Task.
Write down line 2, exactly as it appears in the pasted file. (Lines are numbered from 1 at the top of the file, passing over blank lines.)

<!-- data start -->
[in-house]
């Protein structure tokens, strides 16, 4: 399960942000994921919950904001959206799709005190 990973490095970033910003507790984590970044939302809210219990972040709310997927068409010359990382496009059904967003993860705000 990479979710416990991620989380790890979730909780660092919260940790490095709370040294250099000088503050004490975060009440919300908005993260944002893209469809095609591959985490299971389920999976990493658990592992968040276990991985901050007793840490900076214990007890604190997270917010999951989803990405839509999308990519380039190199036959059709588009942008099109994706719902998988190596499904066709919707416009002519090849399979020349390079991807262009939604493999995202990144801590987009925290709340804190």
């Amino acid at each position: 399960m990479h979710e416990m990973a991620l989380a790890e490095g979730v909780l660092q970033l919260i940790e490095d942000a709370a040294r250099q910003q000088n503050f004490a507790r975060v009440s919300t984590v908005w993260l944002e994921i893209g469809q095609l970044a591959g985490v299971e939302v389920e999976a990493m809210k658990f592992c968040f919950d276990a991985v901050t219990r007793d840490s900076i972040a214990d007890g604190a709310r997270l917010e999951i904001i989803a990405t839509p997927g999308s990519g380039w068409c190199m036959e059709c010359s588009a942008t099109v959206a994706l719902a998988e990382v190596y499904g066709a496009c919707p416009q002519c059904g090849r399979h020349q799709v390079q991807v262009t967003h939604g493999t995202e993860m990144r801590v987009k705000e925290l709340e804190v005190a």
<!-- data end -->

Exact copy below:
């Protein structure tokens, strides 16, 4: 399960942000994921919950904001959206799709005190 990973490095970033910003507790984590970044939302809210219990972040709310997927068409010359990382496009059904967003993860705000 990479979710416990991620989380790890979730909780660092919260940790490095709370040294250099000088503050004490975060009440919300908005993260944002893209469809095609591959985490299971389920999976990493658990592992968040276990991985901050007793840490900076214990007890604190997270917010999951989803990405839509999308990519380039190199036959059709588009942008099109994706719902998988190596499904066709919707416009002519090849399979020349390079991807262009939604493999995202990144801590987009925290709340804190």